The Daēva Cult in the Gāthās: An Ideological Archaeology of Zoroastrianism (Iranian Studies)

The Daēva Cult in the Gāthās: An Ideological Archaeology of Zoroastrianism (Iranian Studies)

Language: English

Pages: 315


Format: PDF / Kindle (mobi) / ePub

Addressing the question of the origins of the Zoroastrian religion, this book argues that the intransigent opposition to the cult of the daēvas, the ancient Indo-Iranian gods, is the root of the development of the two central doctrines of Zoroastrianism: cosmic dualism and eschatology (fate of the soul after death and its passage to the other world).

The daēva cult as it appears in the Gāthās, the oldest part of the Zoroastrian sacred text, the Avesta, had eschatological pretentions. The poet of the Gāthās condemns these as deception. The book critically examines various theories put forward since the 19th century to account for the condemnation of the daēvas. It then turns to the relevant Gāthic passages and analyzes them in detail in order to give a picture of the cult and the reasons for its repudiation. Finally, it examines materials from other sources, especially the Greek accounts of Iranian ritual lore (mainly) in the context of the mystery cults. Classical Greek writers consistently associate the nocturnal ceremony of the magi with the mysteries as belonging to the same religious-cultural category. This shows that Iranian religious lore included a nocturnal rite that aimed at ensuring the soul’s journey to the beyond and a desirable afterlife.

Challenging the prevalent scholarship of the Greek interpretation of Iranian religious lore and proposing a new analysis of the formation of the Hellenistic concept of ‘magic,’ this book is an important resource for students and scholars of History, Religion and Iranian Studies.

















the phrase expresses a speculation about the ‘true’ origin of the worldly phenomenon in question (cf. Yt 13.87). Is the supposed idiomatic usage adopted from the Gāthic Y 32.3 or does it underlie the latter? Or, a third possibility, are the two independent from each other? If the second scenario is right, the idiom must have already developed into a fixed formula in the Gāthās, since it escapes the rule of the agreement of the subject and the attribute in case, number and gender. As far as I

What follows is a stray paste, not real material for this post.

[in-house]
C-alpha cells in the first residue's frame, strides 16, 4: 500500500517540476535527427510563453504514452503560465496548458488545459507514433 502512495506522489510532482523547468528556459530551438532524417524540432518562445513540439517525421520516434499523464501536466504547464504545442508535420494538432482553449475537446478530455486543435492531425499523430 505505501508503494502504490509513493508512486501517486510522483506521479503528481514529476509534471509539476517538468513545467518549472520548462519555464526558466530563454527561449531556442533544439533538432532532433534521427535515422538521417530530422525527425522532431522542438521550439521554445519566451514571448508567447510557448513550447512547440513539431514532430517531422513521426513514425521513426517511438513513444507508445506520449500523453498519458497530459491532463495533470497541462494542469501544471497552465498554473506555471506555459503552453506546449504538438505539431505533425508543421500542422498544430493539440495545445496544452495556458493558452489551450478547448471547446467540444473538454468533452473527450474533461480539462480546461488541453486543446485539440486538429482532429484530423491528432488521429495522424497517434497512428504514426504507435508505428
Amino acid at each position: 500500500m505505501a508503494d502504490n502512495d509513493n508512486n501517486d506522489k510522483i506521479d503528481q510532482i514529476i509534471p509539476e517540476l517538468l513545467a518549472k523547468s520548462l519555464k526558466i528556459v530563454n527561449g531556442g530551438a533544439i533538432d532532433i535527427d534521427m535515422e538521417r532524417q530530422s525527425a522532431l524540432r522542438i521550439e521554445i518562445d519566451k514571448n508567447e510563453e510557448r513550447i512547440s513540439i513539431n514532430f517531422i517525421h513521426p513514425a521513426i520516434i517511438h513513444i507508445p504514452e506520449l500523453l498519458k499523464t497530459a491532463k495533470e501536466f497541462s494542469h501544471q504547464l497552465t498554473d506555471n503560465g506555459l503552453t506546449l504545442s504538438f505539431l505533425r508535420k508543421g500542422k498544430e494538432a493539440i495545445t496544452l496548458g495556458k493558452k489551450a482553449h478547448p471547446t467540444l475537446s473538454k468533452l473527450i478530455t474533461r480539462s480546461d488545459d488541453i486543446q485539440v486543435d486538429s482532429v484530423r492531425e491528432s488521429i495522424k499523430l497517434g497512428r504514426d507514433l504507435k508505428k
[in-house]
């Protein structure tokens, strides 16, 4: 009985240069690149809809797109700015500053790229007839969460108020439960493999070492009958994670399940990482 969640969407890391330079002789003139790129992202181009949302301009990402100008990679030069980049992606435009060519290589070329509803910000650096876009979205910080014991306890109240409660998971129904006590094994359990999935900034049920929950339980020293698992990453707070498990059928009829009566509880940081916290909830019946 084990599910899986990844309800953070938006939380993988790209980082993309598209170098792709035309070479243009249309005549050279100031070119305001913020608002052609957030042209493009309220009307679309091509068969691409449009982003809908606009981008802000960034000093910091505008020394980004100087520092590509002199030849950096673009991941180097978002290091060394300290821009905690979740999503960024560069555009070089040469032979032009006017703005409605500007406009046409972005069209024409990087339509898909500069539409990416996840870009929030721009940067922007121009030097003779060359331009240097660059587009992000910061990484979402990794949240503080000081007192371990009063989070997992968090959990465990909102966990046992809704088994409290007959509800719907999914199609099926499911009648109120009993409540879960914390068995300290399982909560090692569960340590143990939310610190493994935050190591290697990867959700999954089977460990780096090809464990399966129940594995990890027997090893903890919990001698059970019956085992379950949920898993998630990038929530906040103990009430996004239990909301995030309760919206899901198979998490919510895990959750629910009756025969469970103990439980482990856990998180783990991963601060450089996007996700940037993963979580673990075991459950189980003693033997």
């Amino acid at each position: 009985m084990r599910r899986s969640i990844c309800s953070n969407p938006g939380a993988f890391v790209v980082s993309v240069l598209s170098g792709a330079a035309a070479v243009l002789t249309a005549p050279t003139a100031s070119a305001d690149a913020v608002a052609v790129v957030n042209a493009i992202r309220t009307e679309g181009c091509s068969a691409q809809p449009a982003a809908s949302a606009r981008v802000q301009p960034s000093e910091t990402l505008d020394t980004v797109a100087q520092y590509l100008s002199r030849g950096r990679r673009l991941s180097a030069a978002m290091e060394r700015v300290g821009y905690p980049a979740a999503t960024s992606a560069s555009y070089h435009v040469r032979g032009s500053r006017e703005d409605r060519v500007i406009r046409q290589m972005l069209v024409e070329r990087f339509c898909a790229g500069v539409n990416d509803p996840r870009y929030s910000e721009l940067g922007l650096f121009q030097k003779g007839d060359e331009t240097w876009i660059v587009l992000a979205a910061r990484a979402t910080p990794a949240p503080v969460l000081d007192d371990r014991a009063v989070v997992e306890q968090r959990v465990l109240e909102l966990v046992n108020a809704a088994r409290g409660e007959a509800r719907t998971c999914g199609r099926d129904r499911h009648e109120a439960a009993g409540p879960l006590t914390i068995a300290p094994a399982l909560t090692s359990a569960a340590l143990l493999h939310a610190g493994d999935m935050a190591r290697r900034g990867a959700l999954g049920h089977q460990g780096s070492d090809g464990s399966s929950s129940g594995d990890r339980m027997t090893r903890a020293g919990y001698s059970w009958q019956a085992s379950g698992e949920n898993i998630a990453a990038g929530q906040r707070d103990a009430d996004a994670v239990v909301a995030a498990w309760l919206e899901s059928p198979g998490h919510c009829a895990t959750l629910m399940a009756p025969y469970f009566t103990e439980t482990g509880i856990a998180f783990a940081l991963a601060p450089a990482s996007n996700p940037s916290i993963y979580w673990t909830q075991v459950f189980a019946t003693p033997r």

use of ápi with the locative is rare in Vedic. 40 Kellens and Pirart (1990, p. 201) believe aipī is used in all three passages as a verbal prefix, i.e. aipī + √ah, requiring a complement in the locative. But it is not the verbal prefix alone that decides the case of the complement; one must also consider the actual semantics of the verb. 41 See Renou 1968, p. 290. 42 See De Vaan 2003, p. 396. 43 See Kellens and Pirart 1991, pp. 84–85. 44 Bailey seems to derive the sense of taking an oath

Aorist, Mouton & Co., ’s-Gravenhage. Gonda, J 1963, The Vision of the Vedic Poets, Mouton & Co., The Hague. Hintze, A 1994, Der Zamyād-Yašt. Edition, Übersetzung, Kommentar, Reichert Verlag, Wiesbaden. Hintze, A 2007a, A Zoroastrian Liturgy. The Worship in Seven Chapters (Yasna 35–41), Harrassowitz Verlag, Wiesbaden. Hintze, A 2007b, ‘Sims-Williams, Nicholas (ed.): Indo-Iranian Languages and Peoples’, Indo-Iranian Journal, vol. 50, pp. 173–83. Hintze, A 2013, ‘Perceptions of the Yasna

Widerspruch zu der von ihm selber gelehrten monotheistischen Weltanschauung mit dem einen guten Gott’ (Bartholomae 1924, p. 13). Bartholomae understands Zoroastrian dualism as a solution to the problem of evil posed by Zarathuštra’s monotheism, which is itself simply assumed or rather conjured up through the assimilation of the ‘Iranian prophet’ to the figure of Biblical prophet: Zoroastrianism is ‘entitled’ to the description ‘monotheism’ just as much as Semitic religions and in particular

pastoralist tribes in search of settlement’ – more or less the same values that Bartholomae (1924, pp. 16–17) saw reflected in the ‘third stage’ of the development of Zarathuštra’s doctrine – opposed by the ‘ruthless, predatory’ warriors ‘delighting in combat for its own sake and for the booty it could bring’.24 These warlike bands ‘would naturally have worshipped the unscrupulous Indra, warlike and bountiful, whereas settled peoples were much more likely to have offered their heartfelt prayers

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